Medical research is constantly revealing new things, but not everything can be fixed with pills and scans. Skin repair from psoriasis is one such area, and while ointment can help, technology can come to the rescue as well.
October 30 is World Psoriasis Day, and given that’s the date this article has gone live, Philips has seen it the perfect time to launch a product designed to help people suffering from that very problem, as it refreshes its blue light technology and gives it the benefit of technological change, making the product reliant on this concept larger, thinner, and longer lasting.
The technology we’re talking about is an ultraviolet-free bed of blue LEDs that, when switched on together, are tuned in such a way that helps damaged skin regenerate by slowing the process of skin reproduction.
For sufferers of psoriasis, that’s a big deal, because their skin is regenerating a little too quickly, resulting in scaling and inflammation, and it doesn’t go away. Topical treatments are the more common treatments, with Omega-3 also said to help out, but it’s a long term thing, and it’s just treatment, not a cure.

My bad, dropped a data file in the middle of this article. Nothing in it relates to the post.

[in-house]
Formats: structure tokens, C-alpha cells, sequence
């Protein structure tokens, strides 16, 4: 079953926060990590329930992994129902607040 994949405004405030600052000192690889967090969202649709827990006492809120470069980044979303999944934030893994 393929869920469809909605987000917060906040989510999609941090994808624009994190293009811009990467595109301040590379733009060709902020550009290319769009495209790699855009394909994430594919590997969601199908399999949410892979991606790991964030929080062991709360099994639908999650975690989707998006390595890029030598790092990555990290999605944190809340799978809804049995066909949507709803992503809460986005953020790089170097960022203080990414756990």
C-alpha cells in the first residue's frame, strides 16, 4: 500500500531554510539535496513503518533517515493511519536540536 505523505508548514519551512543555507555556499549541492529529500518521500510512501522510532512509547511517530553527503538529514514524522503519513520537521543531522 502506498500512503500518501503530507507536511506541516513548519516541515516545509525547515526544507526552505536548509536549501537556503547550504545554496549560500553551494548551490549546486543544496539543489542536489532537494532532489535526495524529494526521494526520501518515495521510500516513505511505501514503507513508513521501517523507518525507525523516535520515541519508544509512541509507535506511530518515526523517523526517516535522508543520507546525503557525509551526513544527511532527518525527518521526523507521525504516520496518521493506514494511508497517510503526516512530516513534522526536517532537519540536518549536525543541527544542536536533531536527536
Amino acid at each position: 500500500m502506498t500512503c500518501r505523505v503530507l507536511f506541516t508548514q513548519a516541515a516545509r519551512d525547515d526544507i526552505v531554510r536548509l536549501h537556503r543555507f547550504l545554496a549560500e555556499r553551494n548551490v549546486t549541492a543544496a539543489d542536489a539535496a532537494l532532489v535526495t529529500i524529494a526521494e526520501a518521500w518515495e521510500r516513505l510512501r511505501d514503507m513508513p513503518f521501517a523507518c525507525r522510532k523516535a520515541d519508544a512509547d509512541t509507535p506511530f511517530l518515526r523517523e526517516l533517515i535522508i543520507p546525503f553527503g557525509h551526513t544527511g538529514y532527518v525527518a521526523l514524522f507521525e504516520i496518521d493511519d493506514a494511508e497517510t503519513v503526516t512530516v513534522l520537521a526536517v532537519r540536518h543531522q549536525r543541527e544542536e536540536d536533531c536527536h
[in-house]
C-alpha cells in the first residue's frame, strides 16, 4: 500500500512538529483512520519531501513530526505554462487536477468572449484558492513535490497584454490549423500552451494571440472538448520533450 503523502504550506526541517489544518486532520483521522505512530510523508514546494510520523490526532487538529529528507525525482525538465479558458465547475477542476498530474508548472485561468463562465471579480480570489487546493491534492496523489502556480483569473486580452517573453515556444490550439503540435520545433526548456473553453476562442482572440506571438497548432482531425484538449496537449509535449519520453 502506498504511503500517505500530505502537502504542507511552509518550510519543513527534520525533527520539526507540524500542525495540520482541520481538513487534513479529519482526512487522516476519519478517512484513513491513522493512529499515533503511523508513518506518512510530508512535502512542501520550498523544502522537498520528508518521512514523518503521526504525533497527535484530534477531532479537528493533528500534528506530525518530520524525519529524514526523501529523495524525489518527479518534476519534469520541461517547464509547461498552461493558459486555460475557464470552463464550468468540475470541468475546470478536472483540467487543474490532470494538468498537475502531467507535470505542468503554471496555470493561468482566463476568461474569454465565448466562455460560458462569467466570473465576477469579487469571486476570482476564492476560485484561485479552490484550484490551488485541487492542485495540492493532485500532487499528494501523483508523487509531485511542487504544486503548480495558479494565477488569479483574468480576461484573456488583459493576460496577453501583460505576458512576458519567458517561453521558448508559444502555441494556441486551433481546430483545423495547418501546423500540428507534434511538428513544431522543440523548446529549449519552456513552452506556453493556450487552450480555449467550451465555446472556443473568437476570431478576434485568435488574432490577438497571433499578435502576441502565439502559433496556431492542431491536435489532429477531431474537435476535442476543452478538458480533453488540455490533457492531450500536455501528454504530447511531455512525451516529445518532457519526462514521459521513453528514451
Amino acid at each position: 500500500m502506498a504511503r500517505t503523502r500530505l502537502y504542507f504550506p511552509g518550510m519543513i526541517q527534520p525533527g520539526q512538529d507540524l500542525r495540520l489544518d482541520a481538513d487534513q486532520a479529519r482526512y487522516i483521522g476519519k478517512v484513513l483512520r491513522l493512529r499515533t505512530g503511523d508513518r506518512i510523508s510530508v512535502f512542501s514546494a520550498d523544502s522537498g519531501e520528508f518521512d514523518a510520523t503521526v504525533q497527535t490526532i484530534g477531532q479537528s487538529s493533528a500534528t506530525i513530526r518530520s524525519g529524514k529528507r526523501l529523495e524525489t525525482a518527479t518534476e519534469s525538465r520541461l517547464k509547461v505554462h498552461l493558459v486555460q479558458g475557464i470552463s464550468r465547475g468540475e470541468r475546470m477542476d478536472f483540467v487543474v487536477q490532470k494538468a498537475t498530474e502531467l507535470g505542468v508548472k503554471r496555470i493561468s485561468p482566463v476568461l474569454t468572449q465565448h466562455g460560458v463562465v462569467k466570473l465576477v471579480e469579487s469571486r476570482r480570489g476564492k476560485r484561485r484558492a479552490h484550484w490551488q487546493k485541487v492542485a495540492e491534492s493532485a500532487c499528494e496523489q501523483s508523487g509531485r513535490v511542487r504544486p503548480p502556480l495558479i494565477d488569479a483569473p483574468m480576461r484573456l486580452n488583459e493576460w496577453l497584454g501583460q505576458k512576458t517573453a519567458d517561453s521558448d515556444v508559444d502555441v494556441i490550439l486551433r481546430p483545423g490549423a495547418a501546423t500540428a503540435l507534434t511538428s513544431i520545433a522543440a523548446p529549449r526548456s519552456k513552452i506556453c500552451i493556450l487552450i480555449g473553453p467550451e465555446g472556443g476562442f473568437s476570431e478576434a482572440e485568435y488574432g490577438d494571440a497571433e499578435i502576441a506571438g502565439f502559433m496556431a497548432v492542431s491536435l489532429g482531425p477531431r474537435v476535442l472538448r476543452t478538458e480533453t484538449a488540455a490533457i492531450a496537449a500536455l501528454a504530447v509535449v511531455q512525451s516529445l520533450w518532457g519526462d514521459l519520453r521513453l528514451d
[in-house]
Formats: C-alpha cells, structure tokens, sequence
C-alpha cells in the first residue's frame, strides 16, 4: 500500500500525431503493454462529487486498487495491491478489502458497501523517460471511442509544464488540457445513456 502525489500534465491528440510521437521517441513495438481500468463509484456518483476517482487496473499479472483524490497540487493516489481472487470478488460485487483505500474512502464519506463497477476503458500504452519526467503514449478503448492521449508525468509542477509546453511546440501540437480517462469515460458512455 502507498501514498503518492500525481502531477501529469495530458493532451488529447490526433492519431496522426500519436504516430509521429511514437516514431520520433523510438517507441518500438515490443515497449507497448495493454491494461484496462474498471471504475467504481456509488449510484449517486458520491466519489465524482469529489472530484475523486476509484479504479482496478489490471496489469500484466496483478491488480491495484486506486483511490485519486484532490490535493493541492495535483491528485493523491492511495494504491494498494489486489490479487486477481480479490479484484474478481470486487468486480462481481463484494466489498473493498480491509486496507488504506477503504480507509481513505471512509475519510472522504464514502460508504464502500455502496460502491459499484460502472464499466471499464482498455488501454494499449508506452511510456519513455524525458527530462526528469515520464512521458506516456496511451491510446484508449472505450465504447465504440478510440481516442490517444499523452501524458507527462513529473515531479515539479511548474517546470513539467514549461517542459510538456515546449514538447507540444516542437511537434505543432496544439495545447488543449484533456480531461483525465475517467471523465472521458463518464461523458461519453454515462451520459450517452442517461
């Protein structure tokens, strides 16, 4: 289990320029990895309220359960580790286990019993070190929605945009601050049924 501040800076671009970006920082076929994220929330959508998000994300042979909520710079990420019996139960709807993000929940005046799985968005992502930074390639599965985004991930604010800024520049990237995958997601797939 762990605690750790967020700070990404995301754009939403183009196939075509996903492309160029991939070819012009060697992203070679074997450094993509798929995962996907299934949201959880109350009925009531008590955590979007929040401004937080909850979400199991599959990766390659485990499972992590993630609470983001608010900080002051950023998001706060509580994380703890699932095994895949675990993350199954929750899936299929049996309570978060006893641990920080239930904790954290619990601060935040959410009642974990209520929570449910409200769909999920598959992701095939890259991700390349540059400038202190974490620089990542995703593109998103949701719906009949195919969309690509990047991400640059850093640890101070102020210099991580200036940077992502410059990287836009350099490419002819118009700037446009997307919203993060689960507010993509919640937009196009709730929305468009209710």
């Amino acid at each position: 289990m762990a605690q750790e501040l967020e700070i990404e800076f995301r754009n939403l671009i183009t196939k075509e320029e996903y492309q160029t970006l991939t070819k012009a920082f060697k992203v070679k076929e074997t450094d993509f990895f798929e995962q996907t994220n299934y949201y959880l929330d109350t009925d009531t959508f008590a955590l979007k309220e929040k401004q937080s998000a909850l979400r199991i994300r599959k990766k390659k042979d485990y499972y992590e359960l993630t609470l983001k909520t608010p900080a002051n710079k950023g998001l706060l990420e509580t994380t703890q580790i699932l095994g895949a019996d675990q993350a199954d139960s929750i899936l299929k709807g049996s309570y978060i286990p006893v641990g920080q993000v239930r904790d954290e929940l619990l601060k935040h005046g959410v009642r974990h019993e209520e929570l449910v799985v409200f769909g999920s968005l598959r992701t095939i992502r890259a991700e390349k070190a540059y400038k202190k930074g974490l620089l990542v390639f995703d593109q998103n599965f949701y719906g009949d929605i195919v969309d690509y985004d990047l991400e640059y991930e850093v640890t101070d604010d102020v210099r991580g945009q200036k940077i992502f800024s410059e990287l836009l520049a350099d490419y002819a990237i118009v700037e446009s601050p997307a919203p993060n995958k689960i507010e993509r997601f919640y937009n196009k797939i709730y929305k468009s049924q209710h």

The Philips approach to treatment is to rely on the company’s investment in blue LEDs which — when worn for stints — apparently helps out with symptoms by reducing them dramatically.
We first wrote about this last year when the technology popped up on our grid, and while Philips has yet to release the technology in Australia, the latest generation is now ready, giving us a heads up on what locals can expect when Philips decides to release the product.
That will be the second generation Philips BlueControl, relying on 40 ultra-bright blue LEDs designed in a 25 percent larger (compared to the original) space, with a thinner body, a reworked fixation strap (because you need to strap it to your body to get it to work), and a longer battery life capable of lasting four treatments in a row before needing to be recharged.
Controlling the device happens with the simple press of a button, and you only need to strap the block of LEDs a portion of your body, exposing the affected skin for quantities of time for it to work.
According to at least one clinical study by Philips, 84 percent of patients showed an improvement in symptoms after using the technology for 12 weeks compared to before when they had started.
Unfortunately, local availability isn’t something Philips is talking up for this second generation, either, though with enough prodding, you never know. We’ll start, though, because we’re sure people with psoriasis in this country would love to try a technological solution as well as everything else they’re doing.